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from: Western Africa | cooking method: boiling-simmering


Caakiri (or Chakery, Chakrey, Thiacry, Thiakry, Tiakri) is a snack or dessert from Western Africa. It is similar to the rice puddings of the Middle East and India. Today it is most often made with Couscous (which is made from wheat semolina), but traditionally it was made with similar products made from African grains such as fonio and millet, or maize, or even black-eyed peas. The word Caakiri refers to the grain from which the dish is made, as well as the finished dish itself. It is interesting to speculate that modern Caakiri, a sweetened snack or dessert made from grain and fermented milk, might be directly descended from a similar unsweetened dish that once might have been more of a main course, but, with the passage of time and with the increased availibility of other foods (including sugar), has evolved into a snack or dessert dish. There are many kinds of fermented milk foods and beverages in Africa and they may or may not be the same as the yogurt and other milk products which are used in this recipe. This recipe is similar to the Docono recipe from Countess Marcelle Morphy.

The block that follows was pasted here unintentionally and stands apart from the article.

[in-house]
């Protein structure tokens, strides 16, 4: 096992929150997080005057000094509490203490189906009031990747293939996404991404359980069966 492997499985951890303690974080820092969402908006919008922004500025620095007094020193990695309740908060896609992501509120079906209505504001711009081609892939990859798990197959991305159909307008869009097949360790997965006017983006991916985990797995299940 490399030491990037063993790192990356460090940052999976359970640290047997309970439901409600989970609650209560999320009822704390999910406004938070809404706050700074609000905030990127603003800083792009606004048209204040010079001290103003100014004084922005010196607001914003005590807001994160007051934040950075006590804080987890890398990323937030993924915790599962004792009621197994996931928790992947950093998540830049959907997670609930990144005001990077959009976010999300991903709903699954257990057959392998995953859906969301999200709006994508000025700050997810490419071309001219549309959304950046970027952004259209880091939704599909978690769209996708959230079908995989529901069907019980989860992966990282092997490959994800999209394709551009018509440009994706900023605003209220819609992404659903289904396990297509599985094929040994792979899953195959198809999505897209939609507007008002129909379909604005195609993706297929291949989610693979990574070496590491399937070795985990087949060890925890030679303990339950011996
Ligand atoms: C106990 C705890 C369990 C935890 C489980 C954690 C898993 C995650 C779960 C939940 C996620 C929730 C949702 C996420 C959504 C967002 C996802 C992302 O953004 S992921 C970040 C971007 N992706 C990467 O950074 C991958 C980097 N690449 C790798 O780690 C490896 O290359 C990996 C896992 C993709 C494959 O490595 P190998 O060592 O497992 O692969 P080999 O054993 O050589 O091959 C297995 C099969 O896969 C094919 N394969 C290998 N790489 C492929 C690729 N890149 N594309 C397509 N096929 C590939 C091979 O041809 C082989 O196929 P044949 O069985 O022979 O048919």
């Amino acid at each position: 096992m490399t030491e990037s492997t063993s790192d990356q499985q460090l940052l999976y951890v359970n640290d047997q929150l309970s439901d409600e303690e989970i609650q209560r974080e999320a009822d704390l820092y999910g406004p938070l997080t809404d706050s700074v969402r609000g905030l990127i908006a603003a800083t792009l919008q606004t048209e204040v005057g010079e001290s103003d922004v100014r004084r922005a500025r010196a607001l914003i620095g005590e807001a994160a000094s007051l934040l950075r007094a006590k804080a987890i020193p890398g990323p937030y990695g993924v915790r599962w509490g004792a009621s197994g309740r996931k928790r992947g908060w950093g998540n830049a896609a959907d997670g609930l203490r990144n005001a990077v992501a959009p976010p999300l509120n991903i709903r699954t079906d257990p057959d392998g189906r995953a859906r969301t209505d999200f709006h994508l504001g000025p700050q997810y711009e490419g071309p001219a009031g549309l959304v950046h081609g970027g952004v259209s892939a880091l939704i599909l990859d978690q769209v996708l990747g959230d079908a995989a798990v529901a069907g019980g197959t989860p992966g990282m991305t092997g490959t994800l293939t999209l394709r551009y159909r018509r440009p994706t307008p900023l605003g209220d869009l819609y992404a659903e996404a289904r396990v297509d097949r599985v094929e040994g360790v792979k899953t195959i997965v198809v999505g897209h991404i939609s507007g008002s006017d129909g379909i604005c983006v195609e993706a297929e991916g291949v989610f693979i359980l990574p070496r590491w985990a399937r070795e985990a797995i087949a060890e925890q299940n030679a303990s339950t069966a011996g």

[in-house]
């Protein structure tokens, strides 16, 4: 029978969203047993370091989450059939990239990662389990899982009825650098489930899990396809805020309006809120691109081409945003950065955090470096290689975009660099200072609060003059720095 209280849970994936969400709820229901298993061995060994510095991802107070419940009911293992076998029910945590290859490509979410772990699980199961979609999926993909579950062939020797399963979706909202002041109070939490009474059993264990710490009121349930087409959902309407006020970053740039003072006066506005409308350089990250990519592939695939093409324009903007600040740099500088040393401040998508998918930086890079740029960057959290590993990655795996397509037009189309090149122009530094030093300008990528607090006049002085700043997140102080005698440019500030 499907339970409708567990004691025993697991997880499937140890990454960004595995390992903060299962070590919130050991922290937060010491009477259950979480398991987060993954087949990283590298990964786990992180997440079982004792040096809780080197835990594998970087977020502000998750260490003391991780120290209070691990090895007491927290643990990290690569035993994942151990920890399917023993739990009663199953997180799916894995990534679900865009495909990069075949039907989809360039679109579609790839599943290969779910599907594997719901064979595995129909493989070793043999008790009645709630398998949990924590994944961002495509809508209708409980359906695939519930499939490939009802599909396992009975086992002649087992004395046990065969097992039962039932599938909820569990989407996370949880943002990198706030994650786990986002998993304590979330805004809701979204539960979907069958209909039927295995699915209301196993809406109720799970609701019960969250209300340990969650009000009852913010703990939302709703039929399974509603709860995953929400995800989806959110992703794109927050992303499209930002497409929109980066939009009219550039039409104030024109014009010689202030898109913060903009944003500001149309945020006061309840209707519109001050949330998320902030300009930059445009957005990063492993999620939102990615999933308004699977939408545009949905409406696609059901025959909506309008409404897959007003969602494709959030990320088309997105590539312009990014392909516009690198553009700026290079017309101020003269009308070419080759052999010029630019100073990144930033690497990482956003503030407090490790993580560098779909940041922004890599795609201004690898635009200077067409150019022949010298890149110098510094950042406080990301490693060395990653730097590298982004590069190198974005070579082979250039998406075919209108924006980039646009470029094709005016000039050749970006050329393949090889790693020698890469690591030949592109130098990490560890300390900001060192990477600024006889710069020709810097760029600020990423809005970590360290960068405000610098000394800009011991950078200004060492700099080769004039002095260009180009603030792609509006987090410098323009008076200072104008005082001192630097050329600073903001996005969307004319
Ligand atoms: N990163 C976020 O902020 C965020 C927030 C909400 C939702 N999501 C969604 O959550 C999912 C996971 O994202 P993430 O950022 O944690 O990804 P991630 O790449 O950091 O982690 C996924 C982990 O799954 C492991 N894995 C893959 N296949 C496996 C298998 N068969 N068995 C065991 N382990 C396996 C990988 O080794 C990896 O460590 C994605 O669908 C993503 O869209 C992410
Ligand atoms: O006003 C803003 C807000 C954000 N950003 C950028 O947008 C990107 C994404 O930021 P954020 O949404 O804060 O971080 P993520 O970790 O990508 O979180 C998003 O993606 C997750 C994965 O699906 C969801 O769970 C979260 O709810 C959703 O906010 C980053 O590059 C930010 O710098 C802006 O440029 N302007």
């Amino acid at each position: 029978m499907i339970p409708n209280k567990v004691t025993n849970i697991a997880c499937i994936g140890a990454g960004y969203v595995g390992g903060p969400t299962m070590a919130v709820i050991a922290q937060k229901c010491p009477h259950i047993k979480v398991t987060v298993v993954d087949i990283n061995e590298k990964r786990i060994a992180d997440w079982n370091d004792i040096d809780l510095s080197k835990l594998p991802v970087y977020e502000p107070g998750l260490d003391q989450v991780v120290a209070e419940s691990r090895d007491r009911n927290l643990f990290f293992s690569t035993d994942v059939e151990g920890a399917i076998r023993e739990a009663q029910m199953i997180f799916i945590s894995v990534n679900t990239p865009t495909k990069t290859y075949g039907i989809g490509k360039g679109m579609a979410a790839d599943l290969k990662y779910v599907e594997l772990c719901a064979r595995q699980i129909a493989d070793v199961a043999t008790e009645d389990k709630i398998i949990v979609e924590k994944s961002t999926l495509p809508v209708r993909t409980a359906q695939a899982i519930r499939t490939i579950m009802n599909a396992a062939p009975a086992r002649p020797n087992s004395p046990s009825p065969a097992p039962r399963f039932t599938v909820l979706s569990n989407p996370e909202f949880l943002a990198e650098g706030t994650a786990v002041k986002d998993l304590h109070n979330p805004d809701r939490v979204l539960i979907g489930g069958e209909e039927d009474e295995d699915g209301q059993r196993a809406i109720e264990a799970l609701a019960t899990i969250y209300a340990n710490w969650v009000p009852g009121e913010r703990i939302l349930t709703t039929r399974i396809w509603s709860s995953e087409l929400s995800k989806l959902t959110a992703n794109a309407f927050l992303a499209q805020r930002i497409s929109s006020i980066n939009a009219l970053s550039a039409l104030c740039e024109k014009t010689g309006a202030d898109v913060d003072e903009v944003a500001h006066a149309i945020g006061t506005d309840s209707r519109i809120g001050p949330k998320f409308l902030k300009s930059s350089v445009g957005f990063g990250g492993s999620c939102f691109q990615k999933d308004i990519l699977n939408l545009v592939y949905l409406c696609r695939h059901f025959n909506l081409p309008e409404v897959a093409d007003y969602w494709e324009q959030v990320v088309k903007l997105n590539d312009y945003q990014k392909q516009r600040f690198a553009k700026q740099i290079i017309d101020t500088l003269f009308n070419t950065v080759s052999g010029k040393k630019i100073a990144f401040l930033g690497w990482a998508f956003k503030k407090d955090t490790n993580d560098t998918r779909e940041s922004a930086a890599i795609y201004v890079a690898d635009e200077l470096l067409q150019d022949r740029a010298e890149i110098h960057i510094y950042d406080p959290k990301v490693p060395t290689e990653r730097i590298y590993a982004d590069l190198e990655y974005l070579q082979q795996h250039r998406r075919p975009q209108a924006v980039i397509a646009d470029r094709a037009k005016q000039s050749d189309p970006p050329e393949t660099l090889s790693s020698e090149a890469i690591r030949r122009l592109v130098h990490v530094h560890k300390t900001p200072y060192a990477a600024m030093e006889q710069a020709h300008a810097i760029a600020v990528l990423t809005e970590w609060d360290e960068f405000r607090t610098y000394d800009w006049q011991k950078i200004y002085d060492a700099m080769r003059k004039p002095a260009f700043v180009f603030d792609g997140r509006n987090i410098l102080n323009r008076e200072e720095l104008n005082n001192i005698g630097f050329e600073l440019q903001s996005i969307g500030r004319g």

cattle in mali

What you need

What you do

And remember: cousous looks like grain -- but is really pasta, made from flour and water.

See the directions for making your own couscous from millet or sorghum flour, on the Couscous page.

Mungo Park

A dish made of sour milk and meal, called Sinkatoo

Beginning in 1795, Mungo Park explored the course of the Niger River for the British African Association. His description of an encounter with the ubiquitous African porridge is described in Travels in the Interior of Africa (London: A. and C. Black, 1903), a collection of his writings.

July 20th [1796] And hearing that two Negroes were going from thence [the village of Doolinkeaboo] to Sego [Ségou, or Segu, Mali, a town along the Niger River], I was happy to have their company, and we set out immediately. About four o'clock we stopped at a small village, where one of the Negroes met with an acquaintance who invited us to a sort of public entertainment, which was conducted with more than common propriety. A dish made of sour milk and meal, called Sinkatoo, and beer made from corn was distributed with great liberality, and the women were admitted into the society--a circumstance I had never before observed in Africa. There was no compulsion, every one was at liberty to drink as he pleased; they nodded to each other when about to drink, and on setting down the calabash, commonly said berka (thank you). Both men and women appeared to be somewhat intoxicated, but they were far from being quarrelsome.
(Rare Adventures)

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